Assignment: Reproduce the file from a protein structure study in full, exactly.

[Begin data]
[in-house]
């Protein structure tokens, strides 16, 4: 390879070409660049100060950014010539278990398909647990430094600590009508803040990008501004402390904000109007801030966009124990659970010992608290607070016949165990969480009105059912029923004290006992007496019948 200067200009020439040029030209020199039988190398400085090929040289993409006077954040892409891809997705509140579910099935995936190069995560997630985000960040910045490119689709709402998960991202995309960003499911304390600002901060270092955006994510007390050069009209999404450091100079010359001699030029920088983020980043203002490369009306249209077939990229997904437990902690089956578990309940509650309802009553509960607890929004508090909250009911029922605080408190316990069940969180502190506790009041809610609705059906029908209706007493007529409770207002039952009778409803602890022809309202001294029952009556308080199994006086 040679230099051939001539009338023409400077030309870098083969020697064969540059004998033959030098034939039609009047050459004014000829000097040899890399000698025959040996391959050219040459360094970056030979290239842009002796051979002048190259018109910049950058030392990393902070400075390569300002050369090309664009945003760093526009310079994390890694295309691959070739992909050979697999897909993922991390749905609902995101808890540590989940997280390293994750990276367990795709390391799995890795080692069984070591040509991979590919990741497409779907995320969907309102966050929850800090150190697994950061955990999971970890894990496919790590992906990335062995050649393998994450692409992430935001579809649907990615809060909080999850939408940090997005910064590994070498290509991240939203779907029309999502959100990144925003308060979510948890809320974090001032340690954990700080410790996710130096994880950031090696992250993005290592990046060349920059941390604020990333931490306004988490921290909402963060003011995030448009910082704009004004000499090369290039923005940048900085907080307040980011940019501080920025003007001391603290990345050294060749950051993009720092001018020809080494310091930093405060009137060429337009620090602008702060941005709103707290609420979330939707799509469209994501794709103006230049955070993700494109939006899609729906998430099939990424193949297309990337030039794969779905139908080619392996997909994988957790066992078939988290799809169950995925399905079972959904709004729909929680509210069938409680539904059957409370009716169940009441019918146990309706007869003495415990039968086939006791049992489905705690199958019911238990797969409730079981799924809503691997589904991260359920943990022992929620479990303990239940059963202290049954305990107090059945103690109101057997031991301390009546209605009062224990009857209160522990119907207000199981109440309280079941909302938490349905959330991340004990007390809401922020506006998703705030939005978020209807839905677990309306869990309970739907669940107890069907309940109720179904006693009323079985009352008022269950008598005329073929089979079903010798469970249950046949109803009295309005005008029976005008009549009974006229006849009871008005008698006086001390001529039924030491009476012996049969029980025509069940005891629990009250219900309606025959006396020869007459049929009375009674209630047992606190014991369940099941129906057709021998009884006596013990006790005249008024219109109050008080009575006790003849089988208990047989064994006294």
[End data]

[in-house]
């Protein structure tokens, strides 16, 4: 390879070409660049100060950014010539278990398909647990430094600590009508803040990008501004402390904000109007801030966009124990659970010992608290607070016949165990969480009105059912029923004290006992007496019948 200067200009020439040029030209020199039988190398400085090929040289993409006077954040892409891809997705509140579910099935995936190069995560997630985000960040910045490119689709709402998960991202995309960003499911304390600002901060270092955006994510007390050069009209999404450091100079010359001699030029920088983020980043203002490369009306249209077939990229997904437990902690089956578990309940509650309802009553509960607890929004508090909250009911029922605080408190316990069940969180502190506790009041809610609705059906029908209706007493007529409770207002039952009778409803602890022809309202001294029952009556308080199994006086 040679230099051939001539009338023409400077030309870098083969020697064969540059004998033959030098034939039609009047050459004014000829000097040899890399000698025959040996391959050219040459360094970056030979290239842009002796051979002048190259018109910049950058030392990393902070400075390569300002050369090309664009945003760093526009310079994390890694295309691959070739992909050979697999897909993922991390749905609902995101808890540590989940997280390293994750990276367990795709390391799995890795080692069984070591040509991979590919990741497409779907995320969907309102966050929850800090150190697994950061955990999971970890894990496919790590992906990335062995050649393998994450692409992430935001579809649907990615809060909080999850939408940090997005910064590994070498290509991240939203779907029309999502959100990144925003308060979510948890809320974090001032340690954990700080410790996710130096994880950031090696992250993005290592990046060349920059941390604020990333931490306004988490921290909402963060003011995030448009910082704009004004000499090369290039923005940048900085907080307040980011940019501080920025003007001391603290990345050294060749950051993009720092001018020809080494310091930093405060009137060429337009620090602008702060941005709103707290609420979330939707799509469209994501794709103006230049955070993700494109939006899609729906998430099939990424193949297309990337030039794969779905139908080619392996997909994988957790066992078939988290799809169950995925399905079972959904709004729909929680509210069938409680539904059957409370009716169940009441019918146990309706007869003495415990039968086939006791049992489905705690199958019911238990797969409730079981799924809503691997589904991260359920943990022992929620479990303990239940059963202290049954305990107090059945103690109101057997031991301390009546209605009062224990009857209160522990119907207000199981109440309280079941909302938490349905959330991340004990007390809401922020506006998703705030939005978020209807839905677990309306869990309970739907669940107890069907309940109720179904006693009323079985009352008022269950008598005329073929089979079903010798469970249950046949109803009295309005005008029976005008009549009974006229006849009871008005008698006086001390001529039924030491009476012996049969029980025509069940005891629990009250219900309606025959006396020869007459049929009375009674209630047992606190014991369940099941129906057709021998009884006596013990006790005249008024219109109050008080009575006790003849089988208990047989064994006294």